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seeker last won the day on April 5

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    This Guy says:

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  1. Yeah, that was me - you're welcome.
  2. When "social distancing" becomes a problem - watch full screen. IMG_1349.MOV
  3. Don't expect it to last. Those so inclined can, and will, rationalize anything. Once the immediate crisis is passed you'll hear, "Now is the time for us to open the borders to show the world that "we" haven't changed as a result of CV19." "Now is the time to spend more money in far-away places to "prevent" it from happening again." And, most likely, "Now is the time to double down on green-deal, climate change initiatives since we see that we don't have to live the lifestyle we lived in the past." I know the arguments are specious but predict the attempt will be to move all the lines further than they were before using whatever justification necessary.
  4. Just watching CBC news on the tube - apparently some teenagers at a house party in Mississauga/Brampton were given a $100,000 ticket for violating the Health Order. That's not a misprint - one hundred thousand dollars!
  5. It's certainly true that having the PM appear daily to announce free money for people will go a long ways to endearing him. Not many will understand that his hand is in their pockets to get the money though.
  6. Jeeez, what's up with all the phone alerts - totally ruined my day in the park telling me I should be isolating! I'm kidding, obviously, but today I got something like 6 alerts. Is there anybody that hasn't got the news yet? And if they are still out and about will another phone alert convince them to go home?
  7. Yup, fair enough. And, of course, it's impossible to measure the ultimate benefit "we" might receive from a faster recovery. Anyway, just joking - not meant as an actual critical analysis.
  8. Yeah, just making a point about our progressive tax system and the fact that the "costs" of this will be disproportionally carried by the higher tax bracket earners. It's just meant as a facetious comment so let's not derail the thread with that discussion here.
  9. Yeah, good one! The only problem is that when the CV19 issue is finally resolved we will have to address the economy and it will be a huge issue. Personally I'm concerned, for purely selfish reasons, that the government is giving vast amounts of money to everyone but I'm one of the few who actually pays taxes - that does not bode well for me.
  10. My sentiment on this changes daily (hourly). On the one hand, think about all the money people aren't, or possibly won't be, spending by staying home; recreation programs for the kids (summer camps, soccer league, hockey league), dining out, sporting events, daily driving and commuting expenses, consumer purchases, new cars. The retail and entertainment industries, along with travel and tourism, will be decimated but I think for a lot of people who aren't employed in those industries it will be close to a wash between reductions in earnings and reductions in expenses. Yes, I know there will be a huge number of unemployed and, as an airline employee, I will take a significant pay cut but, being a prudent person, I have gone through my budget and have been able to greatly reduce the outgoing. This, along with tightly controlled discretionary spending could see my financial situation being about the same as previously up to maybe a 6-8 month timeframe and that's with no recovery at all. IDK, maybe I'm just fooling myself but I do forsee a huge pent-up demand for travel. The reasons why people travel will not have disappeared and after months of quarantine and lockdown could see travel of one of the things people choose to spend their discretionary money on first. On the other hand, maybe it's the beginning of the next great depression and it takes a decade to recover with massive mortgage defaults, soup lines and tumbleweeds in the streets.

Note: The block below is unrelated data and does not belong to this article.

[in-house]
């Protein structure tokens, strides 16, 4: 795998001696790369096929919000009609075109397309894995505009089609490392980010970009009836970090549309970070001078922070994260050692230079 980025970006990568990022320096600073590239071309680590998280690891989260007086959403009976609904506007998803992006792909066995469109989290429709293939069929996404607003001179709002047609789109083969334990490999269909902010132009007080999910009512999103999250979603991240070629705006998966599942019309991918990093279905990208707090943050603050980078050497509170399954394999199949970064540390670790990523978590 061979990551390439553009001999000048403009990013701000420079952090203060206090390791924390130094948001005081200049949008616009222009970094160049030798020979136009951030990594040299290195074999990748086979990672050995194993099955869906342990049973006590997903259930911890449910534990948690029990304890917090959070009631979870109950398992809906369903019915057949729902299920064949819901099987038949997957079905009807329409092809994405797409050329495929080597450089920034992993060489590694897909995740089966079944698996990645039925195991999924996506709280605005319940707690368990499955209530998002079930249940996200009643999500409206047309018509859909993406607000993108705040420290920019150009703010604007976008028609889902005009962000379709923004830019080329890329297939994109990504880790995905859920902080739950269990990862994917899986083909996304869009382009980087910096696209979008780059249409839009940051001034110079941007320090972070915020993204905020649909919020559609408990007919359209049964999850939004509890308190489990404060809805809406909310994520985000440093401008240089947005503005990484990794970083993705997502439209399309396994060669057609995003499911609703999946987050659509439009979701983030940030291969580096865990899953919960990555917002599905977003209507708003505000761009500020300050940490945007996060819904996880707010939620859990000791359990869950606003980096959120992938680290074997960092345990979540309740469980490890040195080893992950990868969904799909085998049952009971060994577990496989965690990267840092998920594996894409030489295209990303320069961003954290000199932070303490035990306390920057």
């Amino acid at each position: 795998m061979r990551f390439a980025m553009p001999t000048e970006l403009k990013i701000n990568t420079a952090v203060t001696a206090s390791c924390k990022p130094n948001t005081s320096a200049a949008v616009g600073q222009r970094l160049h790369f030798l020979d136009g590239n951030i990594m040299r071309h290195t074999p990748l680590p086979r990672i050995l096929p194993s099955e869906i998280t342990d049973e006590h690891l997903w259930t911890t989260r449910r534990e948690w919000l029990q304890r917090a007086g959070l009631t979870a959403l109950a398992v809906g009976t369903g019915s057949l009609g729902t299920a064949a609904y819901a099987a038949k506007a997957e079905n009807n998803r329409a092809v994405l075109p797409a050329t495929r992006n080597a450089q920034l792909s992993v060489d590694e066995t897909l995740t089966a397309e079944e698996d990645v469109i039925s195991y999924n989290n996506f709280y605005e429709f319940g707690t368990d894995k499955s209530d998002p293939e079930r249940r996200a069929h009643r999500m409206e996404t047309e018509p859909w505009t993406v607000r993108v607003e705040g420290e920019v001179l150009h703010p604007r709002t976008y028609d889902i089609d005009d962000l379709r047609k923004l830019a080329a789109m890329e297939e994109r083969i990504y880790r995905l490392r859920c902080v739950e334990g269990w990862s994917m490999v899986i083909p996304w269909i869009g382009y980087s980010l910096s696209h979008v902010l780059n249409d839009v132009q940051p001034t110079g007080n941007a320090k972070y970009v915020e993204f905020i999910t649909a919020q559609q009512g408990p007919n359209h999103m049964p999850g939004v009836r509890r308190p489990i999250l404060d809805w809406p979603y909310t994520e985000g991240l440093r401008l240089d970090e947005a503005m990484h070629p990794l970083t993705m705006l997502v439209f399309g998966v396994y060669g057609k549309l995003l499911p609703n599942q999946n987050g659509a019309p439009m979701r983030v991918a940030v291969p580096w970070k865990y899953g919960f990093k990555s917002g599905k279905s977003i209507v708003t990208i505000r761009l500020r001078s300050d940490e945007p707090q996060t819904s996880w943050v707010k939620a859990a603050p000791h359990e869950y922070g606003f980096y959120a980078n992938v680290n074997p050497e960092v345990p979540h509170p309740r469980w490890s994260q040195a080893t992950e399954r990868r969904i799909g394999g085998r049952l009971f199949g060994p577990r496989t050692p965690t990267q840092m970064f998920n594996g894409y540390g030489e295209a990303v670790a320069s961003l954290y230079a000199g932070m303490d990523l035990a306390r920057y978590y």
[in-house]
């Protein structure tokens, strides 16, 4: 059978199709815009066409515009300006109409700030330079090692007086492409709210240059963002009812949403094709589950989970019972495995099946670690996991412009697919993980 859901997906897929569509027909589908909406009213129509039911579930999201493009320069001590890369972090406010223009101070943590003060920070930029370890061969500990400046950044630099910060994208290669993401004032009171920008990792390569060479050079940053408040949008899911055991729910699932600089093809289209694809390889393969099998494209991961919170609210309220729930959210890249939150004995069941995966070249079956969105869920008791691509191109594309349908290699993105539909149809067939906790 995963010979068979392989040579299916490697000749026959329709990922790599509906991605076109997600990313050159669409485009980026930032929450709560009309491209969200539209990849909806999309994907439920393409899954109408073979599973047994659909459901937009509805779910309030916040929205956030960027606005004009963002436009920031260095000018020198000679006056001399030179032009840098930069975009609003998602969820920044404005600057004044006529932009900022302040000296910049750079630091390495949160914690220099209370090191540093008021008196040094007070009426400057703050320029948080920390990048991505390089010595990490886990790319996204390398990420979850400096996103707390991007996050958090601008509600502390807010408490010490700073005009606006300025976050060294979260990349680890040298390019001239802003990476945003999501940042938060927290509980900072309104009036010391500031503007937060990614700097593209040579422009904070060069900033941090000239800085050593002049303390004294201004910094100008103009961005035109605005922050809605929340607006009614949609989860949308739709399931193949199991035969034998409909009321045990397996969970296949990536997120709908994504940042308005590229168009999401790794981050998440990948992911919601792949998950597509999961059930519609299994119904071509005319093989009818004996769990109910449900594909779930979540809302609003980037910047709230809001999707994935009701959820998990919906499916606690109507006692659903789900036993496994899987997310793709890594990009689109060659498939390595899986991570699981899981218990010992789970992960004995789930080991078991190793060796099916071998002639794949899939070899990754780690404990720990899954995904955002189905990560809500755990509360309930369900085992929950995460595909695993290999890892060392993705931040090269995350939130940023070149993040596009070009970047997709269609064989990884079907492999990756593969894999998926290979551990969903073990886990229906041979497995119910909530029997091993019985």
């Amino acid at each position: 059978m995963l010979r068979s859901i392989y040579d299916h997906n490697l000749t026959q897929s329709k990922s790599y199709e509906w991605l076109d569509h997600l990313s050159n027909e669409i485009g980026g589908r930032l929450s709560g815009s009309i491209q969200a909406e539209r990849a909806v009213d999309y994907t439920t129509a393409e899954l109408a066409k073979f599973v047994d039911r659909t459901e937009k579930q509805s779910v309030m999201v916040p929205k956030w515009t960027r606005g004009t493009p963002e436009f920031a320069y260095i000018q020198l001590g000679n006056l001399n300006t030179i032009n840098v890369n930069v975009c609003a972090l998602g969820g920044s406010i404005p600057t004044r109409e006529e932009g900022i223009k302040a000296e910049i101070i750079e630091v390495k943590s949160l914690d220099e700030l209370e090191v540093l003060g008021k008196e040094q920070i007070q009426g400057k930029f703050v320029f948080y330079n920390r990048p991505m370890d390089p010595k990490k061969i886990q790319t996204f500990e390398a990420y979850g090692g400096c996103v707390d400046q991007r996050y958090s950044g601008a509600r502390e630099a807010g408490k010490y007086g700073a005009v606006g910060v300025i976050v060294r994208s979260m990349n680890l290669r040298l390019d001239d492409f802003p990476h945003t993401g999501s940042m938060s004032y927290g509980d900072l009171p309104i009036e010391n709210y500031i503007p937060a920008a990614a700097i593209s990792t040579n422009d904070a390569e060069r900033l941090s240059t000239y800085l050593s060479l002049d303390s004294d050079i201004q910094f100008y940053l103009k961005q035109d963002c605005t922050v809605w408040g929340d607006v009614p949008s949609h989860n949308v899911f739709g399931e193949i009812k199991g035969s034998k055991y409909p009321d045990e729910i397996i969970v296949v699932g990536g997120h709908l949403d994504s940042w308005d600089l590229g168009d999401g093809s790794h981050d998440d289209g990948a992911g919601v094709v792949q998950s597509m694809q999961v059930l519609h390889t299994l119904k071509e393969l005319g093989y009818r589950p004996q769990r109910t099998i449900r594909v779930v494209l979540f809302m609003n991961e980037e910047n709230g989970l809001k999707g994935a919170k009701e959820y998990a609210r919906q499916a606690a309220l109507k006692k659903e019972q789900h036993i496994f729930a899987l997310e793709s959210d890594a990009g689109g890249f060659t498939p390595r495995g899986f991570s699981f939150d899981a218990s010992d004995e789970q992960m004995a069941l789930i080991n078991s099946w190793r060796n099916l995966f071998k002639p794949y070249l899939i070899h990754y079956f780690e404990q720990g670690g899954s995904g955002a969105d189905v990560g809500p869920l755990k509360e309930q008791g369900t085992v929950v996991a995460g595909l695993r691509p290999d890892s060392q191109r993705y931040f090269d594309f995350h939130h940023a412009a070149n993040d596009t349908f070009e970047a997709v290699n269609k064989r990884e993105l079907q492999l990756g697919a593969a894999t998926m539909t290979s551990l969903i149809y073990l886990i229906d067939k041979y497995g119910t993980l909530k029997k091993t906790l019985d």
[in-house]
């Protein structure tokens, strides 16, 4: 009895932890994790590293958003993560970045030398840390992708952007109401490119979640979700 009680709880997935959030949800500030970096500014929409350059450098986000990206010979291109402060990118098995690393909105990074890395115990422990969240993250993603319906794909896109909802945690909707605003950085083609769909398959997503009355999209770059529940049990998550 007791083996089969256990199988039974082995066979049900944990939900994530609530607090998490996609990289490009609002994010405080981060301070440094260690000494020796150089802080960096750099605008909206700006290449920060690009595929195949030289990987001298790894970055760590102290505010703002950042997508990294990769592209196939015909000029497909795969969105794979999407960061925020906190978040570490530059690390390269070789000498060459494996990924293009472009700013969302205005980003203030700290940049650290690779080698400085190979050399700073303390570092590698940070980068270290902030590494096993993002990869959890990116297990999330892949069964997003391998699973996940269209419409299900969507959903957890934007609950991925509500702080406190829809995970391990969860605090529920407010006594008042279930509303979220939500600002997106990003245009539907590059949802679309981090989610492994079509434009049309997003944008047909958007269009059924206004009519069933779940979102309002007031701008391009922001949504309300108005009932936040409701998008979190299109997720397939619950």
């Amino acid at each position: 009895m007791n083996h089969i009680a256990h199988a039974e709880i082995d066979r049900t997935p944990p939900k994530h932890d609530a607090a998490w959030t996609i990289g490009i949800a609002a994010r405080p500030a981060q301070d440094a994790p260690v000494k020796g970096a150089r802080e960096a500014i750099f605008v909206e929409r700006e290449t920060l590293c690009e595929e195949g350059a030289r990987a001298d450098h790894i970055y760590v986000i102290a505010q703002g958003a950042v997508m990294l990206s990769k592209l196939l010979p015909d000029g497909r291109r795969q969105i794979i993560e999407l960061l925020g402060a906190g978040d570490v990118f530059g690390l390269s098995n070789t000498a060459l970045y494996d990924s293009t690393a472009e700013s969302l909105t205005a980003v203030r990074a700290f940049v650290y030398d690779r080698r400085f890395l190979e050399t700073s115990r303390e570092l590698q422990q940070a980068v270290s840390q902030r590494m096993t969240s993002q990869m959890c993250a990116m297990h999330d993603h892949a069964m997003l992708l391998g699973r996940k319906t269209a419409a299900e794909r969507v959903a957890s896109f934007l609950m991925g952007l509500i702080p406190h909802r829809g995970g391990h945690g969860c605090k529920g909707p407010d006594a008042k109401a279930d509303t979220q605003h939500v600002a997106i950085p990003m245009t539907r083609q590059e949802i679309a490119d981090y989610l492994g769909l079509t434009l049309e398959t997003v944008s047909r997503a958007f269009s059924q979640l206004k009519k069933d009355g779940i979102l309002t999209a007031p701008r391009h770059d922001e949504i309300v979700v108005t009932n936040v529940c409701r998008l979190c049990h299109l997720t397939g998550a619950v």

11. Your example is disengenuous. The example you should be using is someone who buys a GMC pickup at a 30% discount to the standard price but the contract is "non-refundable". Most airlines, as far as I know, do sell fully refundable tickets - they just cost more. It's up to the consumer to decide how confident they are in all factors aligning for the trip to happen. I get it. It's human nature to try to save money and buy the cheapest fare but a "fully refundable" ticket has value as we see now. Even if there was a big red flashing button and a siren demanding an acknowledgement that the ticket about to be purchased was non-refundable people would still buy it and then complain bitterly on twitter if the trip didn't happen and they were given a voucher instead of a refund.
  12. Yeah, of course, I hope people follow the public health recommendations but the point is that , in relative terms, this is not a significant event.
  13. Well, so what? Cancer kills more than WW2, heart disease kills more too. That's a stupid statement. Smoking, not wearing seatbelts, impaired driving, eating at MacDonald's 5 times a week probably all kill more than WW2.
  14. Was just going to post the same thing but see that you have beat me to it. I don't live in Ontario and DF is not "my" guy but kinda looks like he's doing a pretty good job dealing with this issue. Some reporter today tried to get him to criticize Truedope and he wouldn't take the bait. (Good thing they didn't ask me!)